Review of the week: The delicate web of trade
The strands of trade connecting markets are as important to our living standards as they are fragile. A stranded ship in the Suez highlights both points at once.
A lot of time and effort are spent thinking about trade policies, their effects and potential unintended consequences. Not a whole lot of time is spent pondering what will happen if a huge boat runs aground during a fierce sandstorm and blocks the world’s most important trade route.
For almost a week, the Suez Canal was out of action as Egyptian authorities tried desperately to dislodge the Ever Given, a 400-metre container ship that weighs in at 200,000 tonnes. As I write, the ship has finally been freed and the waterway should be cleared once the tide has risen. More than 300 delayed ships, carrying oil and all the goods you could imagine, will then continue to their destinations after a long hold up. It’s expected to take another week for the queue to clear.
You have to feel for the seaman who crew these ships. It has been a tough year for them. The pandemic has accelerated trade in goods as people shifted spending from local services, restaurants, airline tickets and hotels. Yet while all these extra goods have been waved through most ports, the crews have often been refused entry on quarantine grounds. For most of the pandemic, this made it nigh on impossible for many crew changes to happen, or for those crews who did make it ashore to fly home. Being stuck under house arrest for a year is bad enough, but imagine if you were stuck on a boat. The problem is yet to be fully fixed.
The backlog and disruption caused by the Ever Given debacle could ricochet around the world’s ports as forecast loading/unloading windows have been missed. Even before this unexpected bottleneck, ports all around the world were reporting spikes in activity and large wait times for incoming vessels. In some US, UK, European and Australian ports, it was running at about a week. In New Zealand, it’s twice that, leading shipping companies to reduce service to the nation.
These delays and cancelled deliveries can create significant supply and demand imbalances that cascade through society. It may mean fewer new barbecues for Brits this year, more expensive cars for Kiwis or a shortage of TVs for Americans. It may mean fewer jobs because goods aren’t there to be sold.
In the UK, we’ve already noticed some goods taking much longer to arrive post-Brexit, and that others are more expensive. Total imports slumped by a fifth to £43 billion in January, a level not seen since 2011 (excepting an even bigger slump in the early 2020 lockdown). The Suez Canal blockage is a good – and vanishingly rare – overt example of how trade constraints affect us. But as dramatic as the stranded ship seemed, it’s the policies, deals and processes that have by far the greater impact on day-to-day trade. And ensuring those boring bureaucratic bits are smooth and nimble enough to be able to deal with the unexpected is extremely important. If they are creaking before an emergency, that should be a warning sign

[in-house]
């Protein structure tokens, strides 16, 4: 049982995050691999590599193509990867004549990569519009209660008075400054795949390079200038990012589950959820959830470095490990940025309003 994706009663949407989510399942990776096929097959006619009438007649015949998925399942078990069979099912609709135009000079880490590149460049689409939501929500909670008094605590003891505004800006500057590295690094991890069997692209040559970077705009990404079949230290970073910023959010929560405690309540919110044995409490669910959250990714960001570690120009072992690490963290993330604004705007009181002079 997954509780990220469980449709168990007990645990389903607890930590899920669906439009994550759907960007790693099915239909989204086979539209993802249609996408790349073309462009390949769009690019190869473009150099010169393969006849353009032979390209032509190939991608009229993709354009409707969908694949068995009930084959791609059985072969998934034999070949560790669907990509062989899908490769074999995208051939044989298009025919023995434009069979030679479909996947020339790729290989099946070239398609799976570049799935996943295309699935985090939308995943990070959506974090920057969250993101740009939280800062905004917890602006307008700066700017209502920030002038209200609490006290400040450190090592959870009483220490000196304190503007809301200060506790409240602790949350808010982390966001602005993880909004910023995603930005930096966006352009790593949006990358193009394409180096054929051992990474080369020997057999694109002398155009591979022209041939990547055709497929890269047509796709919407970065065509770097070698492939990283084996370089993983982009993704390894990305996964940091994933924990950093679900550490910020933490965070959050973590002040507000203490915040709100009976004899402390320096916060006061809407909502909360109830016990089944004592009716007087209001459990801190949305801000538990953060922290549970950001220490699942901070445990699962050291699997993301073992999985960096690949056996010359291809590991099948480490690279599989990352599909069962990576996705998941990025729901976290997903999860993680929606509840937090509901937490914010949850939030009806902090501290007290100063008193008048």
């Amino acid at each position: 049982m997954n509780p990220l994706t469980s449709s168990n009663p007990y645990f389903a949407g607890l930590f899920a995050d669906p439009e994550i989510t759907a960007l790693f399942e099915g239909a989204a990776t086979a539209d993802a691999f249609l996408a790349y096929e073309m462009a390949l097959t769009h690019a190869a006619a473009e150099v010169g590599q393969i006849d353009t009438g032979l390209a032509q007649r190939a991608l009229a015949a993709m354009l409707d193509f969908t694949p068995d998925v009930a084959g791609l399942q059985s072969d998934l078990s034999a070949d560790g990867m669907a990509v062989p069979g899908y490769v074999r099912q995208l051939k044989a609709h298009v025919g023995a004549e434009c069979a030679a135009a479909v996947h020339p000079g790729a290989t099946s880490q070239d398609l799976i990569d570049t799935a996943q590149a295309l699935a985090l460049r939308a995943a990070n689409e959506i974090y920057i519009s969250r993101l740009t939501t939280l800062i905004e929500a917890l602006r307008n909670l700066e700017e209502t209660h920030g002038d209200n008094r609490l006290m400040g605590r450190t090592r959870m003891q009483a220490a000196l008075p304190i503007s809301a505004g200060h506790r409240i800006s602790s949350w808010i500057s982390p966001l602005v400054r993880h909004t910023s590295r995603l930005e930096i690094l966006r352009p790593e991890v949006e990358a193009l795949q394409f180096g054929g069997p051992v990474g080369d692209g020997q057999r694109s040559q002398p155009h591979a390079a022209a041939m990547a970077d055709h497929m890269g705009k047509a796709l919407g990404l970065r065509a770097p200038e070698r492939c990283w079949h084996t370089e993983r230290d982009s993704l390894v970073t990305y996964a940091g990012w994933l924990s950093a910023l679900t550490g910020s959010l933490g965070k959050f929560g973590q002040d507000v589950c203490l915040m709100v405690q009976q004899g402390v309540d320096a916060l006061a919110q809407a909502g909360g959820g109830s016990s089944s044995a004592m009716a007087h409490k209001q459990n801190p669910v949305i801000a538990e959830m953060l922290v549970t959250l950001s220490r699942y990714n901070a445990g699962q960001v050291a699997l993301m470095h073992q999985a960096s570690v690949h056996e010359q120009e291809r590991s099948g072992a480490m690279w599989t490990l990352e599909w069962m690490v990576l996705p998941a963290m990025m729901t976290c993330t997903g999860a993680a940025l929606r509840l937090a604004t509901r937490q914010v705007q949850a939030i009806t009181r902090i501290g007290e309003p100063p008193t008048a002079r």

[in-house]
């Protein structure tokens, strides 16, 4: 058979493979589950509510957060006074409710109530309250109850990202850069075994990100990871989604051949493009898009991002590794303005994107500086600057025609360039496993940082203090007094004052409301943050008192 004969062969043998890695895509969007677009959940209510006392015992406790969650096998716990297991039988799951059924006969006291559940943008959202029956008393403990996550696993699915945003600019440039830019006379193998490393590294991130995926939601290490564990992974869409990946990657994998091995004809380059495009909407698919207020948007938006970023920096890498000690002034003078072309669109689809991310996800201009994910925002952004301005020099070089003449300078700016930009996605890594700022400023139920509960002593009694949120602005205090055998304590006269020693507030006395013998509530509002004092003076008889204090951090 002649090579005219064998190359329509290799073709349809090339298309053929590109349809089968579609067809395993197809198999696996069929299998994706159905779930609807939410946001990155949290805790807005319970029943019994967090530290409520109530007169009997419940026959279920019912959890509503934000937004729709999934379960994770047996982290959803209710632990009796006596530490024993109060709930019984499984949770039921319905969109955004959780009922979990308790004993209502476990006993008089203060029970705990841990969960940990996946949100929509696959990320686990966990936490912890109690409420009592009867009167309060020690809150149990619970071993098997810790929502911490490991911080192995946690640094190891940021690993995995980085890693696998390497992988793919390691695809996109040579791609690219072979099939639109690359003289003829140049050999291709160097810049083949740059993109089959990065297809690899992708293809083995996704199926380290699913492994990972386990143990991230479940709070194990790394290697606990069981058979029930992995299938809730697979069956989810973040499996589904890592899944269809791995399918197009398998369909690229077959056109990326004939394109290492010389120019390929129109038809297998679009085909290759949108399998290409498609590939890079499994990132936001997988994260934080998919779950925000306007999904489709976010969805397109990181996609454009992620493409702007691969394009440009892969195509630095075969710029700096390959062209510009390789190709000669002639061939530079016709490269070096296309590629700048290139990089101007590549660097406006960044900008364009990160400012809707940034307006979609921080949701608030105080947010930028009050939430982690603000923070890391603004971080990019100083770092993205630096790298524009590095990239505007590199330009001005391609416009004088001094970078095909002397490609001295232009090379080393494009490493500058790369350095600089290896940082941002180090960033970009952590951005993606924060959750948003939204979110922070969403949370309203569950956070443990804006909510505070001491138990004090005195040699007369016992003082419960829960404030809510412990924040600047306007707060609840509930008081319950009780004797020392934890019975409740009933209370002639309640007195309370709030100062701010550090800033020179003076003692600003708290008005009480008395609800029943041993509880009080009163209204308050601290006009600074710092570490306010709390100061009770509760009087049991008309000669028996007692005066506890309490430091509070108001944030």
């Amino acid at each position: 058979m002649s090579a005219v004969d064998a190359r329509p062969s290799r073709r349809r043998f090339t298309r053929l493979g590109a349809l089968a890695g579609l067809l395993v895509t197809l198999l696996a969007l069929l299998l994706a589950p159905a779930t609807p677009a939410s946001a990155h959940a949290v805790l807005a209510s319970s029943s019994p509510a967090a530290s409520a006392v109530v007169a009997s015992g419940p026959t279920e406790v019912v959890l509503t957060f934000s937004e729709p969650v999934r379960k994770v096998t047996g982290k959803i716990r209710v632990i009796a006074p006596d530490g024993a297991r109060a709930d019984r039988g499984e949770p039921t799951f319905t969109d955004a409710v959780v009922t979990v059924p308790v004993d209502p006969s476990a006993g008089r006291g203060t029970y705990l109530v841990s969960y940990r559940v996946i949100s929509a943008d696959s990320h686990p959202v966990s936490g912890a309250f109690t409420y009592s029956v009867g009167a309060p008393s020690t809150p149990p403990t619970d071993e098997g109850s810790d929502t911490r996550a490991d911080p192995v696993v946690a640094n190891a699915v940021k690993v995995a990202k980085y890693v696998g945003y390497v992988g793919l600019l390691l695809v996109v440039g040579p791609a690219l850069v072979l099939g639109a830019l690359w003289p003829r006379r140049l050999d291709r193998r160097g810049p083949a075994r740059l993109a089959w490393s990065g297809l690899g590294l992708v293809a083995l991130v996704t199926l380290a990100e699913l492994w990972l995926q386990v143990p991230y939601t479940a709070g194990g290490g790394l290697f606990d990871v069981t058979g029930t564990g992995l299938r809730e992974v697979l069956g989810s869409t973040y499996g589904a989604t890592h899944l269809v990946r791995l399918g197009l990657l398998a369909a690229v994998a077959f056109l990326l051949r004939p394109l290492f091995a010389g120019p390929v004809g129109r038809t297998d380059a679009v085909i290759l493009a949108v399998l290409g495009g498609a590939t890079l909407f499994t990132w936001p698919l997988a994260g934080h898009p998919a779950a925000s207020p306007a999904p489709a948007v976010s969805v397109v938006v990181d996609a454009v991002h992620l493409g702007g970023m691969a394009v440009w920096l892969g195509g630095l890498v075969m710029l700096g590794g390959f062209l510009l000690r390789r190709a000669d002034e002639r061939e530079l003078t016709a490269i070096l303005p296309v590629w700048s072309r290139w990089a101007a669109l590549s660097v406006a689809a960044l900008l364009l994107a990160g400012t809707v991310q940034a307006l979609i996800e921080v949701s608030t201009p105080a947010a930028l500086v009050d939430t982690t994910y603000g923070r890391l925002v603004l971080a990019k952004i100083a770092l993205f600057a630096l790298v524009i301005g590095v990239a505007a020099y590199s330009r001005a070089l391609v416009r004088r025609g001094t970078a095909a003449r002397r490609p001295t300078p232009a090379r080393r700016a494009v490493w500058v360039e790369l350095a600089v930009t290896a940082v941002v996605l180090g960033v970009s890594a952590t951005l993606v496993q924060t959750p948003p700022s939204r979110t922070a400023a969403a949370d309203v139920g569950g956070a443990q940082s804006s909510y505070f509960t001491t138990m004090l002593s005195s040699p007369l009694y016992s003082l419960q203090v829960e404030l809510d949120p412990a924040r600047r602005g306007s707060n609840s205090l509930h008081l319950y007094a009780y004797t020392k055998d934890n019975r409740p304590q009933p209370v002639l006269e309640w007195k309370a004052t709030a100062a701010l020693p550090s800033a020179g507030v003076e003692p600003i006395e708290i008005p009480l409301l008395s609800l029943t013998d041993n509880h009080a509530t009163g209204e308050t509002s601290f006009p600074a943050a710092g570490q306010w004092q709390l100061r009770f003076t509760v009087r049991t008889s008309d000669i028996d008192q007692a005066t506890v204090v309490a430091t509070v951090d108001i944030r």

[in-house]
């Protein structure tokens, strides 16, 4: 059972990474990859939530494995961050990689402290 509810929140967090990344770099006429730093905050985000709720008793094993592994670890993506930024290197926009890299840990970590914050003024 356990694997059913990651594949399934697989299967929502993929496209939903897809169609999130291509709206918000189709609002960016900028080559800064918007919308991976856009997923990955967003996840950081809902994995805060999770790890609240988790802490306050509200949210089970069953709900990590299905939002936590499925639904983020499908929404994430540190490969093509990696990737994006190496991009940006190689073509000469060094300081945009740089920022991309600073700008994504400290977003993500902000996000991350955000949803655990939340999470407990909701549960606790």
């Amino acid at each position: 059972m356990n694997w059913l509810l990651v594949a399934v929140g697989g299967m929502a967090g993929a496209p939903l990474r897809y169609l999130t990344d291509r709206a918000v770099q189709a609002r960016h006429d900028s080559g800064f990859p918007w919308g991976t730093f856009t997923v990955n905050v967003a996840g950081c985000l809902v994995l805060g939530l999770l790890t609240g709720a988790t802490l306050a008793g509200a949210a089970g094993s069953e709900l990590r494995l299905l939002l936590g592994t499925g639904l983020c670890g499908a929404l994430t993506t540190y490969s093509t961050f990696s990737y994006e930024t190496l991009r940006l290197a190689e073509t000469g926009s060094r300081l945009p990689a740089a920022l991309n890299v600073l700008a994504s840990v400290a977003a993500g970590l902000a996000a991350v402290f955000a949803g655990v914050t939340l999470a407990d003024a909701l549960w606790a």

Here comes the sun
As temperatures rise and vaccination programmes roll on, economic data have been improving.
America is the undisputed leader of the major Western economies. Unemployment is falling, confidence is rising and home values are soaring. The huge stimulus coupled with states reopening is expected to touch off a huge spending extravaganza of piles of savings amassed during the lockdowns.
Europe is definitely the laggard. Mired in a botched vaccine rollout with rising case numbers, it seems only a matter of time before it officially falls victim to a third wave and has to tighten restrictions yet again.
The UK is somewhere in between, thankfully closer to the American end of the spectrum. Our vaccination programme is humming along nicely and we’re cautiously starting to unlock ourselves, but our slow and steady approach means we won’t be near the American experience for at least a few months yet. The government’s extension to support schemes has kept a lid on unemployment and buoyed spending. Added to that, many UK businesses have proved adept at operating in lockdown, helping the nation post better economic data than expected. Business PMI surveys (a mixture of confidence measures, hiring intentions and upcoming orders) have been strong and economic output has held up better than expected as well, which has flowed through to rosier public finances.
Hopefully, if our vaccination programme continues apace and nice weather comes our way for the great staycation of 2021, spring and summer could deliver the cheer we’re all needing. If British businesses’ flexible operations combine well with amenable weather, it should allow us all to safely enjoy a bit of (al fresco) normality. That would inject some much-needed cash into our cafes, restaurants and market retailers after a long, cold winter.